The issue of clothing waste in Spain 

The Collective Systems of Extended Producer Responsibility (SCRAP) is set to start working after legal firm Anderson was selected to launch the project dedicated to extended producer responsibility in Spain, as reported by Modaes. 

The association for the management of textile waste – initiated by Mango, Inditex, Tendam, H&M, Decathlon, Kiabi and IKEA to comply with the extended producer responsibility – awarded the project to Anderson because of its extensive experience in environmental matters, particularly in “design and implementation of collective systems of extended producer responsibility.” 

SCRAP was created as a response to the extended producer responsibility regulation, which establishes that the entity responsible for placing a product on the market must also assume responsibility for those products once they become waste. 

Anderson will collaborate with technical consultancy Enclave Ambiental and IT consultancy Pronet ISE to complete the project, which will last until April 2025. Anderson Global is a network of consulting firms offering legal and tax services. 

While the SCRAP project is yet to define its governance bodies, it has been confirmed that the presidency will rotate, starting with Mango.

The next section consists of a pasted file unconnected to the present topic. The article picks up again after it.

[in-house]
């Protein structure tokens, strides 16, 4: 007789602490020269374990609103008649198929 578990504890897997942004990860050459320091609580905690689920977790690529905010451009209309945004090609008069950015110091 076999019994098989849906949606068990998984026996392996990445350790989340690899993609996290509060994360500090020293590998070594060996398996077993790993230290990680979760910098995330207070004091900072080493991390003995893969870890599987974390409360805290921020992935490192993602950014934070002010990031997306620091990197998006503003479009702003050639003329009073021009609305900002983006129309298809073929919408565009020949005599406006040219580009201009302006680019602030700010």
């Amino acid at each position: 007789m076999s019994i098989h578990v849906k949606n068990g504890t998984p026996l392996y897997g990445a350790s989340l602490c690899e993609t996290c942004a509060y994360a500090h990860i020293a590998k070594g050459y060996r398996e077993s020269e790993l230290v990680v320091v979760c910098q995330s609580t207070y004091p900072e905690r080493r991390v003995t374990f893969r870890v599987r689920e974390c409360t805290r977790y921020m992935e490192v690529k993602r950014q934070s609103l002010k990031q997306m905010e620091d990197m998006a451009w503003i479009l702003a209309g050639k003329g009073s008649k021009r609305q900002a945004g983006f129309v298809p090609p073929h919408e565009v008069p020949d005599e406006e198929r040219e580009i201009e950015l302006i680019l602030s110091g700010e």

Similar collaborative models have existed for years in other countries, also driven by legislation. In France, the first fashion association of its kind was created in 2008, called Refashion. 

In Spain, the closest reference is Ecoembes – the collaboration set up in 1996 to comply with packaging responsibilities, which included industry giants such as Tetra Pak, L’OReal, Pepsico and Carrefour. 

While there are some absentees in the textile SCRAP such as Primark, El Corte Inglés, Carrefour, Lidl and Alcampo (some of the largest fashion distributors in Spain), they could create their own group or comply with regulations individually. 

The legislation for waste and contaminated soils allows a three year timeframe for industries to develop their extended producer responsibility regimes for textiles, furniture and furnishings, and plastics for agricultural use. Brands will be responsible for items when customers no longer need or want them, including collection, separation and processing for reuse. Producers are also responsible for informing consumers of collection systems and encouraging their use.


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